Yes, the green wall is featuring more than 27,000 plants which are indigenous to the surrounding area of Marsa-Hamrun bypass. This is a response from Malta’s Ministry of Transportation and Ministry of Environment for some critics thrown to them saying that they love to remove trees to make way for roads.

We know that such kind of practice happens everywhere on earth. Trees that are planted at the side of the road are susceptible to being cut down for many reasons. In need for space to make the road wider, or just to make the road clearer from tree parts are the two main reasons.

Malta’s Minister of Transportation Ian Borg, said that his support to this green infrastructure is just another thing his ministry has done to the environment. Even though his ministry has been heavily criticized for cutting trees down in the name of building the infrastructure, he said that for every tree cut down, another tree is planted.

Supporting the Smaller Ones

Green Wall (Wikimedia COmmons)

In Malta’s urban environment such as the Marsa-Hamrun bypass, the presence of the green wall is indeed vital. Green wall has been proven to give positive effect to surrounding ecosystem, especially in supporting the survivability of smaller members of ecosystem such as insects and birds.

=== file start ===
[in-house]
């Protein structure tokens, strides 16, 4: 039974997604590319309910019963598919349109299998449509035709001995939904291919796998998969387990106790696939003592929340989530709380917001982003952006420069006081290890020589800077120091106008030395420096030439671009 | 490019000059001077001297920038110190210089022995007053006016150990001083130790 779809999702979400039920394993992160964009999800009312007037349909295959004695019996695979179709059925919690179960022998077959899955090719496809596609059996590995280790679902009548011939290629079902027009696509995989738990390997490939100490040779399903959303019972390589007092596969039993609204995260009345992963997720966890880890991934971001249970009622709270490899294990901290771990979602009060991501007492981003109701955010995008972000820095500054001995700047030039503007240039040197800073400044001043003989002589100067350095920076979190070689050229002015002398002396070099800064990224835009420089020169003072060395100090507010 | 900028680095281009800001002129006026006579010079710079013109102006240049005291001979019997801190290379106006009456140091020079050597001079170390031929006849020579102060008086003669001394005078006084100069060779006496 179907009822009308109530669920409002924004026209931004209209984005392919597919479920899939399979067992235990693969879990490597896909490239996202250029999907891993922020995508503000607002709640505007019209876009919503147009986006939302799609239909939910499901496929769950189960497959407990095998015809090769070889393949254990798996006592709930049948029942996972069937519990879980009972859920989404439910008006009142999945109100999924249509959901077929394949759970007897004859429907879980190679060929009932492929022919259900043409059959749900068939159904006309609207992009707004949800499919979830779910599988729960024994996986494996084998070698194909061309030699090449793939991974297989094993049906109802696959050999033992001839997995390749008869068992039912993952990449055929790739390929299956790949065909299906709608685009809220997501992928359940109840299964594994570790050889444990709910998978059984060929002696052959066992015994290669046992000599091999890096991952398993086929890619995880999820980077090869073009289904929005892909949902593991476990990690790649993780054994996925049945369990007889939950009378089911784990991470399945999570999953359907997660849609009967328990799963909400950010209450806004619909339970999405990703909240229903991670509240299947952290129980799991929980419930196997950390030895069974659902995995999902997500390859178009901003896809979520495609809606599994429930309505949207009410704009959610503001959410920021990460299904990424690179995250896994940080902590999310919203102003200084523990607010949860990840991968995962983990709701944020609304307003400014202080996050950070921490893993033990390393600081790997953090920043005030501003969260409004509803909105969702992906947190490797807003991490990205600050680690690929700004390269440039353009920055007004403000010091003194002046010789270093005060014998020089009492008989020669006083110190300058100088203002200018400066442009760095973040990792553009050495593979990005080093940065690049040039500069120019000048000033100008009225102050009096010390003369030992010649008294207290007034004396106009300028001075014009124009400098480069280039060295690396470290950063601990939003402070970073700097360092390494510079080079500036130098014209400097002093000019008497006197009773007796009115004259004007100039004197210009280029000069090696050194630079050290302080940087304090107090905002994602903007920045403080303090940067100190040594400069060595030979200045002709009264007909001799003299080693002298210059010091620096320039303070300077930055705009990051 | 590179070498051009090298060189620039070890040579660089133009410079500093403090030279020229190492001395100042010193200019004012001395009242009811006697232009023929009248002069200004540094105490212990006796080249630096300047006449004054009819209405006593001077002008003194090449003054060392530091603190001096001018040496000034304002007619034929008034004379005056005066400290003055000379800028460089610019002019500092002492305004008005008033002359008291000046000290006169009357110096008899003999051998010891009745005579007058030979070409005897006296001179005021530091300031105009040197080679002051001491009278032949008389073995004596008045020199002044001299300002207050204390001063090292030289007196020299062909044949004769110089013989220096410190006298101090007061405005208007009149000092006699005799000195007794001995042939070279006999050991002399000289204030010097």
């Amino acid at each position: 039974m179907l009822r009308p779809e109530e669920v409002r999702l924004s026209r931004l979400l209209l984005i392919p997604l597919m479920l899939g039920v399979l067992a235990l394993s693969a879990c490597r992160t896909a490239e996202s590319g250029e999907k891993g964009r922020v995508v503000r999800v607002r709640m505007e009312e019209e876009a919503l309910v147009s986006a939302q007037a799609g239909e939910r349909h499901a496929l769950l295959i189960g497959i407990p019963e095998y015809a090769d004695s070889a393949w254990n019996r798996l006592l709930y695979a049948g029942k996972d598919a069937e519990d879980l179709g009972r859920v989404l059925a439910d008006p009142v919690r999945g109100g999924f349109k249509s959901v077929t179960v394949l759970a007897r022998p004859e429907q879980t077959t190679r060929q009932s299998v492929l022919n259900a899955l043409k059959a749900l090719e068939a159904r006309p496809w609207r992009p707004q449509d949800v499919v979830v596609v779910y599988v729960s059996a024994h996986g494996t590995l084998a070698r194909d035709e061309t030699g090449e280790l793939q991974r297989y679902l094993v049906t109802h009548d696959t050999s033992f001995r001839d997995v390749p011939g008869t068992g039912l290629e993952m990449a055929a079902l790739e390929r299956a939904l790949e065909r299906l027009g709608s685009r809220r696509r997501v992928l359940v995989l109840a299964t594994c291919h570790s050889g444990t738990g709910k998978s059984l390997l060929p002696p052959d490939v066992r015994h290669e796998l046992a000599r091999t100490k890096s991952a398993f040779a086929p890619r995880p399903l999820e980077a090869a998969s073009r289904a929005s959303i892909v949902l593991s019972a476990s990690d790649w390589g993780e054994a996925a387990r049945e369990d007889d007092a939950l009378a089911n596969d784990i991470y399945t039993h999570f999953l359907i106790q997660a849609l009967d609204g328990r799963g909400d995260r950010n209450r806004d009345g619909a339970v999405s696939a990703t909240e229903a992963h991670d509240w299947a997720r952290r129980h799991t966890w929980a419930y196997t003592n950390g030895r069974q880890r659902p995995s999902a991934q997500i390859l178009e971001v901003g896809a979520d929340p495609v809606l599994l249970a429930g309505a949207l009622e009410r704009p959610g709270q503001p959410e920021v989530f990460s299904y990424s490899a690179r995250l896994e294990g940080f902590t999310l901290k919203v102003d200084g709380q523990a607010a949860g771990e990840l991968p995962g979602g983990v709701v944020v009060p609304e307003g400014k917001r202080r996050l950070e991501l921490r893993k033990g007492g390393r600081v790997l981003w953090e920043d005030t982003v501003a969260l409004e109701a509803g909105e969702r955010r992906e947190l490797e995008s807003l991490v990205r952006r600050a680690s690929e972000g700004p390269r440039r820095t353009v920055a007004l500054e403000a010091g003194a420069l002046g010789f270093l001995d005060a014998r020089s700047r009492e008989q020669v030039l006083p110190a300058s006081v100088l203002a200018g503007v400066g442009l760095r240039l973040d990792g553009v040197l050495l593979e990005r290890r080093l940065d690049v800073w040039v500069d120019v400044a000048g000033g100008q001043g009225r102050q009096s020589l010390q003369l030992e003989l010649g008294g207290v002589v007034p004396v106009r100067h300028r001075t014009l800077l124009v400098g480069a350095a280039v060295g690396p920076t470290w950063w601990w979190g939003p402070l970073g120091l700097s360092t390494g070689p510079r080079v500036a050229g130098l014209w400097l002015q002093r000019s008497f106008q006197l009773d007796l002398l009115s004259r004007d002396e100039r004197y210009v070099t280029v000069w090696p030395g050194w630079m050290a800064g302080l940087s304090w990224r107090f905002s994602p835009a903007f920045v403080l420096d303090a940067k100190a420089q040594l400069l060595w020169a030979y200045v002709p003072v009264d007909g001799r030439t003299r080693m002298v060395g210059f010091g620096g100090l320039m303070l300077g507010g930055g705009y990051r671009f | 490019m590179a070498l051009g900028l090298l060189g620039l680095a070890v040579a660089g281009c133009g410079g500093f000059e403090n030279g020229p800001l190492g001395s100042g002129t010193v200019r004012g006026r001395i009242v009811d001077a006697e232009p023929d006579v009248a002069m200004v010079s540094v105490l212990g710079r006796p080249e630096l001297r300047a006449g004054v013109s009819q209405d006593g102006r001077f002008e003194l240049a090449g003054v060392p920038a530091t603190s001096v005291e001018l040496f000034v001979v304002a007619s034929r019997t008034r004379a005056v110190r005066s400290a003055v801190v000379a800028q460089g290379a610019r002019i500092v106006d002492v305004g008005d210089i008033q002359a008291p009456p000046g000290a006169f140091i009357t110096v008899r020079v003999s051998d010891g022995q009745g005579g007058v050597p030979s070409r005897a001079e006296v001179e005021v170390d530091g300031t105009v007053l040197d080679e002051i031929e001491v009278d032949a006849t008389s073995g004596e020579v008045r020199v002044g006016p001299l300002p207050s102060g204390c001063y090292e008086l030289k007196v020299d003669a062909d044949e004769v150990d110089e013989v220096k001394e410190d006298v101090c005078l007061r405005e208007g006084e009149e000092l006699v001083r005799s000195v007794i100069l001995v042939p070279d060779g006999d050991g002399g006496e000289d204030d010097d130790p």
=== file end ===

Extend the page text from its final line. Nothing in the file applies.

We all know that infrastructures such as highway, roads, and anything made of concrete are dead zones in the ecosystem. Only animals which are lost or want to go to the other side (no pun intended) would care to visit or walk on it.

But because of the presence of the vertical garden, they now have valid reasons to transit in the area. “They serve as potential ecological stepping stones for insects and pollinators between rural and urban environments,” Aaron Farugia, Malta’s Minister of Environment, said.

And for human, a lot of benefits are waiting to be mentioned. According to Farugia, other benefits such as reduced noise pollution, cooler micro-climates, and reduced air pollution would also “improve the experience of those who live and work in urban areas.”

Befriending Nature

Marek_Sobola_Green_wall (Wikimedia Commons)

There are a lot of benefits that we can get if we decide to befriend nature instead of going against it. Building a green wall like in Malta is one of the simplest efforts, but it definitely is not the only thing we can do.

Another good example of infrastructure that goes along with nature is Wildlife Bridge, such as the one currently being built in Southern California. The bridge is built over Los Angeles’ 101 Freeway and will allow various animals like coyotes, deer, lizards, and snakes to cross the road without getting killed.

For a long time, animals hoping to cross the highway were at high risk of becoming road kill. Hence, most of them were practically trapped in the Santa Monica Mountains, unable to venture out in search of food and potential mates.

But the wildlife bridge will allow them to finally wander around from one side of national park to another. “This ecosystem needs to be reconnected for all wildlife. Segmentation impacts animals both large and small: lizards and birds up to mountain lions,” said Beth Pratt, director of the National Wildlife Federation’s California branch.